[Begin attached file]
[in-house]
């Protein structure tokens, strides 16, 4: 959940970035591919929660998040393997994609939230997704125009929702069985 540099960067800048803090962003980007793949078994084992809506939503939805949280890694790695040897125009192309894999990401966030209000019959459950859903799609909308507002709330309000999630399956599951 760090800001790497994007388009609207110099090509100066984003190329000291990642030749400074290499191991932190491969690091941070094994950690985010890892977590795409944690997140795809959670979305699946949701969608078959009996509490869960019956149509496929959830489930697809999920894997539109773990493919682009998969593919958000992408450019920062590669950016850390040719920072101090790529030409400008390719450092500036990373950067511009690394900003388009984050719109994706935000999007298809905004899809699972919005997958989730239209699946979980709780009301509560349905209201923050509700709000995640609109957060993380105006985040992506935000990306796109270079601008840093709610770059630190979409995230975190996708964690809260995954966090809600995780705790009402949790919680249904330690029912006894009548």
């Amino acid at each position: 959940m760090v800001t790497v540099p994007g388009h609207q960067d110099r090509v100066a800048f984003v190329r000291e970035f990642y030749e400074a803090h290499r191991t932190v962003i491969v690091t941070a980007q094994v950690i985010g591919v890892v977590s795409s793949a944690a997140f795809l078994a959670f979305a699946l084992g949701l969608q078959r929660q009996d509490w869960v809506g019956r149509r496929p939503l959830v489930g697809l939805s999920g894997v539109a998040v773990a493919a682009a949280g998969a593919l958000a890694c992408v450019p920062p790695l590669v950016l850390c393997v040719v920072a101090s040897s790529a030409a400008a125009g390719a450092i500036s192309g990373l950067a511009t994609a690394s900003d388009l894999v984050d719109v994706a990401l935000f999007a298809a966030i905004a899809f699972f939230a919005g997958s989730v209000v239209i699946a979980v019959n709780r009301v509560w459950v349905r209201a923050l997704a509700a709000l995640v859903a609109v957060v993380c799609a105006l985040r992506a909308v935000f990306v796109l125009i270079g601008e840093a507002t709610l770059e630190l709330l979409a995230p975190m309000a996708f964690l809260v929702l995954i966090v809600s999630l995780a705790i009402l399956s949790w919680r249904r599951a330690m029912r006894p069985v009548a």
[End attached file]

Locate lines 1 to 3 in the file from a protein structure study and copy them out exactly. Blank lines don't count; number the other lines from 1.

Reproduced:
[in-house]
């Protein structure tokens, strides 16, 4: 959940970035591919929660998040393997994609939230997704125009929702069985 540099960067800048803090962003980007793949078994084992809506939503939805949280890694790695040897125009192309894999990401966030209000019959459950859903799609909308507002709330309000999630399956599951 760090800001790497994007388009609207110099090509100066984003190329000291990642030749400074290499191991932190491969690091941070094994950690985010890892977590795409944690997140795809959670979305699946949701969608078959009996509490869960019956149509496929959830489930697809999920894997539109773990493919682009998969593919958000992408450019920062590669950016850390040719920072101090790529030409400008390719450092500036990373950067511009690394900003388009984050719109994706935000999007298809905004899809699972919005997958989730239209699946979980709780009301509560349905209201923050509700709000995640609109957060993380105006985040992506935000990306796109270079601008840093709610770059630190979409995230975190996708964690809260995954966090809600995780705790009402949790919680249904330690029912006894009548």
């Amino acid at each position: 959940m760090v800001t790497v540099p994007g388009h609207q960067d110099r090509v100066a800048f984003v190329r000291e970035f990642y030749e400074a803090h290499r191991t932190v962003i491969v690091t941070a980007q094994v950690i985010g591919v890892v977590s795409s793949a944690a997140f795809l078994a959670f979305a699946l084992g949701l969608q078959r929660q009996d509490w869960v809506g019956r149509r496929p939503l959830v489930g697809l939805s999920g894997v539109a998040v773990a493919a682009a949280g998969a593919l958000a890694c992408v450019p920062p790695l590669v950016l850390c393997v040719v920072a101090s040897s790529a030409a400008a125009g390719a450092i500036s192309g990373l950067a511009t994609a690394s900003d388009l894999v984050d719109v994706a990401l935000f999007a298809a966030i905004a899809f699972f939230a919005g997958s989730v209000v239209i699946a979980v019959n709780r009301v509560w459950v349905r209201a923050l997704a509700a709000l995640v859903a609109v957060v993380c799609a105006l985040r992506a909308v935000f990306v796109l125009i270079g601008e840093a507002t709610l770059e630190l709330l979409a995230p975190m309000a996708f964690l809260v929702l995954i966090v809600s999630l995780a705790i009402l399956s949790w919680r249904r599951a330690m029912r006894p069985v009548a």